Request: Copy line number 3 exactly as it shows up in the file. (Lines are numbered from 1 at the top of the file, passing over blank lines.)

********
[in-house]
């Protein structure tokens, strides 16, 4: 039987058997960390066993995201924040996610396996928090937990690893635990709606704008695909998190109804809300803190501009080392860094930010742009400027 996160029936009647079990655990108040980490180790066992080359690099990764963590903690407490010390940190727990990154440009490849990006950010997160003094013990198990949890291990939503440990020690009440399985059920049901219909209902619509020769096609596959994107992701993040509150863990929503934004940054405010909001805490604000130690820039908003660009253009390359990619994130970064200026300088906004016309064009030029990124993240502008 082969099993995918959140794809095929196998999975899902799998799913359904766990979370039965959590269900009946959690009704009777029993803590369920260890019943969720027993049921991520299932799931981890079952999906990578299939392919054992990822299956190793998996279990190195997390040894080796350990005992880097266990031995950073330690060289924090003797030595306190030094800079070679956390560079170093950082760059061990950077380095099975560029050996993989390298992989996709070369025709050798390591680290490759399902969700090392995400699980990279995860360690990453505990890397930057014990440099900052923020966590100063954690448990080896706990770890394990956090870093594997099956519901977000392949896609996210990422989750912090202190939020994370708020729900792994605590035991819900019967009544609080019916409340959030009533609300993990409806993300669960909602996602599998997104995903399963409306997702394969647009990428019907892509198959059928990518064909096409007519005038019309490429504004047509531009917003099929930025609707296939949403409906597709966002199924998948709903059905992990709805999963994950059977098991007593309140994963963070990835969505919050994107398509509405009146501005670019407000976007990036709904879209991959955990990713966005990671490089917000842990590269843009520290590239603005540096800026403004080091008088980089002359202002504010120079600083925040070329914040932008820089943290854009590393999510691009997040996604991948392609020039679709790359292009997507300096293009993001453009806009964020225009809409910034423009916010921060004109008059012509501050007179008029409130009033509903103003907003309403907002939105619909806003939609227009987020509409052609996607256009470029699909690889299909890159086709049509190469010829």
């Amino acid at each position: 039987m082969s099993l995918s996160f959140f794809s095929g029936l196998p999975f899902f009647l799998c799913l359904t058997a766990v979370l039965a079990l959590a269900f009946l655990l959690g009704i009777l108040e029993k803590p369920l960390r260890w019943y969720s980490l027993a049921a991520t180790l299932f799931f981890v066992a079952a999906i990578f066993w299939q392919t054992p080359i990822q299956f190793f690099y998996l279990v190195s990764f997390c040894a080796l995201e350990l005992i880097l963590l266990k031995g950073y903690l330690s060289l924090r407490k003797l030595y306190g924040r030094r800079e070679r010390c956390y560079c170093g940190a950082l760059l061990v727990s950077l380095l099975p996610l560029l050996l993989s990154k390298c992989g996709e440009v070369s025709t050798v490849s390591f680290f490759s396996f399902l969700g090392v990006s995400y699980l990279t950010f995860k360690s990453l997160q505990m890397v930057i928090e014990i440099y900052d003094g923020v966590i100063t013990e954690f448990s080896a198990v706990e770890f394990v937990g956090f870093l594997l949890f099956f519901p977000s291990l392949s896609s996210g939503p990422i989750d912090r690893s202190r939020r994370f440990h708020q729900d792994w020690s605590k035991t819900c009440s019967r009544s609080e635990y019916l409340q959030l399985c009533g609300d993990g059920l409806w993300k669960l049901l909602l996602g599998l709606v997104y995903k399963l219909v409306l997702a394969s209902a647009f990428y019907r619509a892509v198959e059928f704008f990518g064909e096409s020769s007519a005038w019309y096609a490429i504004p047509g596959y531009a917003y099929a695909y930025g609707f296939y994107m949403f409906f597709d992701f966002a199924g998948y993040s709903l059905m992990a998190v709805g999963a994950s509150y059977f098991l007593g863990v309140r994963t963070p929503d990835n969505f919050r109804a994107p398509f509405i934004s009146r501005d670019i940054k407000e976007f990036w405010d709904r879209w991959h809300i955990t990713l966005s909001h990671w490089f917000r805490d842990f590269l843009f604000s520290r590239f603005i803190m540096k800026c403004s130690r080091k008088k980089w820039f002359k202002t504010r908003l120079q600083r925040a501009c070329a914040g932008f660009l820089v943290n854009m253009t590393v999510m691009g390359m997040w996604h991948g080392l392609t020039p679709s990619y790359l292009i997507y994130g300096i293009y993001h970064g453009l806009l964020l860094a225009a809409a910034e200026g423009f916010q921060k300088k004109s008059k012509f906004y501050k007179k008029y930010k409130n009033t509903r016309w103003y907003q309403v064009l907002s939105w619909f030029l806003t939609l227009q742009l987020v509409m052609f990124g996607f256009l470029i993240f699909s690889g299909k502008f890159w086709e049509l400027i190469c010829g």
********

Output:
């Amino acid at each position: 039987m082969s099993l995918s996160f959140f794809s095929g029936l196998p999975f899902f009647l799998c799913l359904t058997a766990v979370l039965a079990l959590a269900f009946l655990l959690g009704i009777l108040e029993k803590p369920l960390r260890w019943y969720s980490l027993a049921a991520t180790l299932f799931f981890v066992a079952a999906i990578f066993w299939q392919t054992p080359i990822q299956f190793f690099y998996l279990v190195s990764f997390c040894a080796l995201e350990l005992i880097l963590l266990k031995g950073y903690l330690s060289l924090r407490k003797l030595y306190g924040r030094r800079e070679r010390c956390y560079c170093g940190a950082l760059l061990v727990s950077l380095l099975p996610l560029l050996l993989s990154k390298c992989g996709e440009v070369s025709t050798v490849s390591f680290f490759s396996f399902l969700g090392v990006s995400y699980l990279t950010f995860k360690s990453l997160q505990m890397v930057i928090e014990i440099y900052d003094g923020v966590i100063t013990e954690f448990s080896a198990v706990e770890f394990v937990g956090f870093l594997l949890f099956f519901p977000s291990l392949s896609s996210g939503p990422i989750d912090r690893s202190r939020r994370f440990h708020q729900d792994w020690s605590k035991t819900c009440s019967r009544s609080e635990y019916l409340q959030l399985c009533g609300d993990g059920l409806w993300k669960l049901l909602l996602g599998l709606v997104y995903k399963l219909v409306l997702a394969s209902a647009f990428y019907r619509a892509v198959e059928f704008f990518g064909e096409s020769s007519a005038w019309y096609a490429i504004p047509g596959y531009a917003y099929a695909y930025g609707f296939y994107m949403f409906f597709d992701f966002a199924g998948y993040s709903l059905m992990a998190v709805g999963a994950s509150y059977f098991l007593g863990v309140r994963t963070p929503d990835n969505f919050r109804a994107p398509f509405i934004s009146r501005d670019i940054k407000e976007f990036w405010d709904r879209w991959h809300i955990t990713l966005s909001h990671w490089f917000r805490d842990f590269l843009f604000s520290r590239f603005i803190m540096k800026c403004s130690r080091k008088k980089w820039f002359k202002t504010r908003l120079q600083r925040a501009c070329a914040g932008f660009l820089v943290n854009m253009t590393v999510m691009g390359m997040w996604h991948g080392l392609t020039p679709s990619y790359l292009i997507y994130g300096i293009y993001h970064g453009l806009l964020l860094a225009a809409a910034e200026g423009f916010q921060k300088k004109s008059k012509f906004y501050k007179k008029y930010k409130n009033t509903r016309w103003y907003q309403v064009l907002s939105w619909f030029l806003t939609l227009q742009l987020v509409m052609f990124g996607f256009l470029i993240f699909s690889g299909k502008f890159w086709e049509l400027i190469c010829g």